Sukiyaki, "pot dish", as well as shabu shabu, boiled in a saucepan on the table, thin slices of beef, pasta, tofu and vegetables are added. Nothing complicated but the taste is very sophisticated.
Syabu-shabu - the principle of cooking is close to sukiyaki, although here a thin piece of meat is immersed in a pot of boiling water, so that the excess fat is removed from the meat and the calorie content in the dish is reduced. Broth with meat is traditionally seasoned with onions, cabbage and vegetables.
Sushi, known and loved by everyone, at first looked completely different. Previously rice and fish were carefully marinated and left for at least a year, and usually three - before eating. Modern sushi was given to samurai who appreciated the taste of raw fresh fish. It is thanks to their taste preferences that sushi has become so popular. As a rule, sushi is dipped in soy sauce and seasoned wasabi, or "Japanese horseradish".
Sashimi is a fillet of raw fish of various types, with the addition of soy sauce.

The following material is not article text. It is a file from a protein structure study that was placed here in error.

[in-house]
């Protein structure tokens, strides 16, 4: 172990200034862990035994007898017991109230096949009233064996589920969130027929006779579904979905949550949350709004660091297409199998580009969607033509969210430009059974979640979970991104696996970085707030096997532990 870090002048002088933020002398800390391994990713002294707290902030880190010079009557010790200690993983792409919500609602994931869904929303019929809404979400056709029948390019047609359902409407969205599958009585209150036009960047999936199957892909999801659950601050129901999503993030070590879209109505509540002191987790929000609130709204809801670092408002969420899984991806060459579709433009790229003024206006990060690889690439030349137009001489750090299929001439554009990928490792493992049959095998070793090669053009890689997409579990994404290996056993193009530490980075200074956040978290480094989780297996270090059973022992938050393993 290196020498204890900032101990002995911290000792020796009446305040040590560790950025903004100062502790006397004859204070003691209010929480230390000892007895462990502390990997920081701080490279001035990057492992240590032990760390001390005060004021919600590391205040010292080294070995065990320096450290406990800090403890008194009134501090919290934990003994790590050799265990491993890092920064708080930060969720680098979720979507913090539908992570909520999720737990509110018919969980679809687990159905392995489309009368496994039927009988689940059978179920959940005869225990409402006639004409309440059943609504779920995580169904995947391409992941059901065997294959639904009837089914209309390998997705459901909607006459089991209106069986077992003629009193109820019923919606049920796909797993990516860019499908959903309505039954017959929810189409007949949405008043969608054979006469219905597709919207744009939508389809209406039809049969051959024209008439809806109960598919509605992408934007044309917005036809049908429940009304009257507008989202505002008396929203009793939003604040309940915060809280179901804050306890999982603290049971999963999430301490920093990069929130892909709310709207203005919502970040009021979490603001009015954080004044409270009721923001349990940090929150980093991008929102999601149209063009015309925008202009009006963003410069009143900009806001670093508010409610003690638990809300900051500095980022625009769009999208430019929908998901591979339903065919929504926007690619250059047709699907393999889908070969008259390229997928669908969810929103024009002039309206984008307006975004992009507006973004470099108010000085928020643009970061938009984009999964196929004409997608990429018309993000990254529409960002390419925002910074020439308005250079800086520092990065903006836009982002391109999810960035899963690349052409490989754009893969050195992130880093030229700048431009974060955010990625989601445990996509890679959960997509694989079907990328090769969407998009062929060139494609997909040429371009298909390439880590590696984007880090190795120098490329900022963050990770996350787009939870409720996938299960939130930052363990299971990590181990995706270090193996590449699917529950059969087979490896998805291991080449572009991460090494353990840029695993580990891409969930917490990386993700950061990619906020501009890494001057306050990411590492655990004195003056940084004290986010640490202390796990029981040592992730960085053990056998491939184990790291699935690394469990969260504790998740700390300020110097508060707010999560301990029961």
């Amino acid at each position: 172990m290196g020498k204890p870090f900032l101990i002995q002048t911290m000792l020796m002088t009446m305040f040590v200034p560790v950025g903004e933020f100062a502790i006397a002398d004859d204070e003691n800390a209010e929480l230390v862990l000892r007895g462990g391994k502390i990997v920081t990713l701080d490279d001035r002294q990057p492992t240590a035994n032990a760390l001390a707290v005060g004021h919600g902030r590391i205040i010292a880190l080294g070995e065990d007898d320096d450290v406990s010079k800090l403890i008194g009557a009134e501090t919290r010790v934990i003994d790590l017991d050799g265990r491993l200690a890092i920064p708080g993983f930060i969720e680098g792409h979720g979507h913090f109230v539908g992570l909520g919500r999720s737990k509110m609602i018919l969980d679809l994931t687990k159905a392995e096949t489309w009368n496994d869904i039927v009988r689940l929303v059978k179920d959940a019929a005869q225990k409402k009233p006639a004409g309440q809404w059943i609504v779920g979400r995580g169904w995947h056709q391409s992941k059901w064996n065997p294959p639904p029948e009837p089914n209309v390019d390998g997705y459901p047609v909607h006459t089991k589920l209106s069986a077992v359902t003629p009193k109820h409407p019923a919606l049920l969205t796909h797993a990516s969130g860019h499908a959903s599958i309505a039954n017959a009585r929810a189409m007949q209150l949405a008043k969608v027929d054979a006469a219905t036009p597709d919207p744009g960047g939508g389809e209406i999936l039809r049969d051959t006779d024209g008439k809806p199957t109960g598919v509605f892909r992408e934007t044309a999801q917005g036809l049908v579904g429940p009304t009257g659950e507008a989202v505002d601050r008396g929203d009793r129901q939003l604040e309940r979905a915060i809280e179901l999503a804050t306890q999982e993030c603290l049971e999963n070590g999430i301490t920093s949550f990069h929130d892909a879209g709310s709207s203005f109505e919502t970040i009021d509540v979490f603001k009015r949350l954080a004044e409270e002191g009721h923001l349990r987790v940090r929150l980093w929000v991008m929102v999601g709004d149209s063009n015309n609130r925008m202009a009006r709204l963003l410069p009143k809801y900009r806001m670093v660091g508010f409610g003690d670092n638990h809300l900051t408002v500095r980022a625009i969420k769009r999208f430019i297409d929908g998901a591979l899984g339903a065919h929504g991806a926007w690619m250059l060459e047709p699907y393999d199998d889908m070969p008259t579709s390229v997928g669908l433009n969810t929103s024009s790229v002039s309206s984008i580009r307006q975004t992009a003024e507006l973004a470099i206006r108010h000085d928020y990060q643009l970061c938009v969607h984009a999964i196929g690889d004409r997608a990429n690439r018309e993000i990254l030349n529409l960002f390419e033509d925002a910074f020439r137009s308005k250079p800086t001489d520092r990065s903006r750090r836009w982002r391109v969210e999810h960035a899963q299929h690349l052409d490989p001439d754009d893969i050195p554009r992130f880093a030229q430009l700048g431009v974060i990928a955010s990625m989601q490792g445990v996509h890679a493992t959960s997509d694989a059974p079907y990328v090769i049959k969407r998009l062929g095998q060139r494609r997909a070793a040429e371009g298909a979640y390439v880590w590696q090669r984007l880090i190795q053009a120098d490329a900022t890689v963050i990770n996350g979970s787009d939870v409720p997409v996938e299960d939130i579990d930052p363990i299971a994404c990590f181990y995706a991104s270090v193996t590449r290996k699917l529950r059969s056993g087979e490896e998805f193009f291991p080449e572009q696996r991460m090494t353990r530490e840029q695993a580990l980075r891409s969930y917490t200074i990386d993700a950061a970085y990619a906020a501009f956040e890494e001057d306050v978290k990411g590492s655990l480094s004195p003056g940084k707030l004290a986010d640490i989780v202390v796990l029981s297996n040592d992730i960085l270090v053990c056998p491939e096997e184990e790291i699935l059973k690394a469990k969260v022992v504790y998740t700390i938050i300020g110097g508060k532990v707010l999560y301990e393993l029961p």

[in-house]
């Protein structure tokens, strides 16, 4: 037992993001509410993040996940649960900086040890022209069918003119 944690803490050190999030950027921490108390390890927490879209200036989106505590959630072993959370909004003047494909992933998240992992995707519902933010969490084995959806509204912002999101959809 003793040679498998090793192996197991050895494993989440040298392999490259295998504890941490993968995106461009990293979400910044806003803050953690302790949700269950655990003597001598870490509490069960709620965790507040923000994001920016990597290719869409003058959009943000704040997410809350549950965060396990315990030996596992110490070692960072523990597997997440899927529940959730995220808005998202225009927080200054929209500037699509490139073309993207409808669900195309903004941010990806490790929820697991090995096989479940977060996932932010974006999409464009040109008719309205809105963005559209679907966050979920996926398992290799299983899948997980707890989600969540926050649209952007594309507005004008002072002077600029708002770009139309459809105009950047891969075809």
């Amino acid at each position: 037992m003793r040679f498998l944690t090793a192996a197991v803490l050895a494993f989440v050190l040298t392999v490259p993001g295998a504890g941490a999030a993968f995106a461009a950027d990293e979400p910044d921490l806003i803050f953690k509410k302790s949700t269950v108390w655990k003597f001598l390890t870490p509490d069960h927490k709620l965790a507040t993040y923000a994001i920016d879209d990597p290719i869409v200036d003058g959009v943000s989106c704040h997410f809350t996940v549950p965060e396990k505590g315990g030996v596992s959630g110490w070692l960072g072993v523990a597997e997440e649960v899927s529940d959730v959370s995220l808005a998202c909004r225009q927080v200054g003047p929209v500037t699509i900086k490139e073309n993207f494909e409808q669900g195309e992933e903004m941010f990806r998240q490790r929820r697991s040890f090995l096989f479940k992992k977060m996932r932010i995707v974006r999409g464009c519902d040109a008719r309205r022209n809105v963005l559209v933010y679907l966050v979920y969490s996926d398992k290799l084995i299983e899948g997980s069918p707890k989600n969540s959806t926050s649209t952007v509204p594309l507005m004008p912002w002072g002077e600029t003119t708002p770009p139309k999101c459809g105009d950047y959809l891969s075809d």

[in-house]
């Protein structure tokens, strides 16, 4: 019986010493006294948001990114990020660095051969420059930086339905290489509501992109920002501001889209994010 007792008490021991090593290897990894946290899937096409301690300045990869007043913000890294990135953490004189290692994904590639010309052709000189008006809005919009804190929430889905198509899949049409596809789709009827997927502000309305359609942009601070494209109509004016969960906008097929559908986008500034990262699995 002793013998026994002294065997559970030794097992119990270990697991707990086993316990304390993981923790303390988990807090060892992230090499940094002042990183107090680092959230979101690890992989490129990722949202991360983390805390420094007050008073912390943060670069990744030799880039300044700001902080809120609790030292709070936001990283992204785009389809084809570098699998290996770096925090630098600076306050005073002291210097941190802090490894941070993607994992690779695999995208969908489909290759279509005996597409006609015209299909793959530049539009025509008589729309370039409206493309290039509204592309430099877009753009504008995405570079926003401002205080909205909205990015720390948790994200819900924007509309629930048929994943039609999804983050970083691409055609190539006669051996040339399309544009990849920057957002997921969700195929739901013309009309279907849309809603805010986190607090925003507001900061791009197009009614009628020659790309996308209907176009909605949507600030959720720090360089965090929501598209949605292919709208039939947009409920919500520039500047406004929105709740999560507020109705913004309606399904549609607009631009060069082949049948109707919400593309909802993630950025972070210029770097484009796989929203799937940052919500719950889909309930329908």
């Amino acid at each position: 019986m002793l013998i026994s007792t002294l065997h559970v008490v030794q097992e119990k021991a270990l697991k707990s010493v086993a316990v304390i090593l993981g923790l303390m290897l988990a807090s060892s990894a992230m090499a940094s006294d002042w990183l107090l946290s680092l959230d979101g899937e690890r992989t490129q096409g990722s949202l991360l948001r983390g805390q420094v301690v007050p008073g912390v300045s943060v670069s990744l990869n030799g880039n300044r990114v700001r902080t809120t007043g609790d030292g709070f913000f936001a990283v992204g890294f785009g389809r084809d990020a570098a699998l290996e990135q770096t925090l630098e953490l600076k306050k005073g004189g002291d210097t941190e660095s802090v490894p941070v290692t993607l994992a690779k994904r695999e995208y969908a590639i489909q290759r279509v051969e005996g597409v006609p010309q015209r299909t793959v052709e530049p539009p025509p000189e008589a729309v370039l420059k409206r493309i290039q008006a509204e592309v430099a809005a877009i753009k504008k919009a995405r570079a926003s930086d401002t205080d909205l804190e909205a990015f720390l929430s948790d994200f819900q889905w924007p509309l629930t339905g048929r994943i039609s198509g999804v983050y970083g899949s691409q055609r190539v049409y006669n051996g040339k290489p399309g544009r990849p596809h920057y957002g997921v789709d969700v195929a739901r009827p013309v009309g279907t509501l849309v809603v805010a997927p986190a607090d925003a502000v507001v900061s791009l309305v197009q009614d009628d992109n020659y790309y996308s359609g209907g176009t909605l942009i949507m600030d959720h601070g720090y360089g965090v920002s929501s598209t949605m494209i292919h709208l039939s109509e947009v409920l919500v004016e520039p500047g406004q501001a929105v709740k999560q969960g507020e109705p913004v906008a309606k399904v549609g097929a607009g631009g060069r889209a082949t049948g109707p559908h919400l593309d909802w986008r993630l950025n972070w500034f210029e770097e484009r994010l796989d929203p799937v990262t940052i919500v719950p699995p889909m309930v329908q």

Yakitori is the favorite snack for alcoholic beverages in Japan. Chicken meat, vegetables and mushrooms on bamboo skewers.
Tonkatsu is a very popular dish of Japanese cafes. Like tempura, it is fried in deep fat, but it is not pork with soy, but with another, slightly sweet sauce.
The mandatory part of Japanese cuisine is vegetables: carrots, several types of cabbage, green lettuce and onion, sweet potatoes, bamboo shoots, lotus root, wasabi horseradish. Salts and marinated vegetables - marinated radish, marinated garlic, pickled cucumbers are commonly used as spices and are used to cook soups and salads.
Mushrooms are also widely used in Japanese cuisine. They give many dishes a unique exotic flavor. Mushrooms do not grow wild, but they are specially grown, for example, shiitake, they have been grown in the country for more than a century, and now they are spreading in Europe and the US, but here they are still quite expensive.
Japanese Alcohol - Sake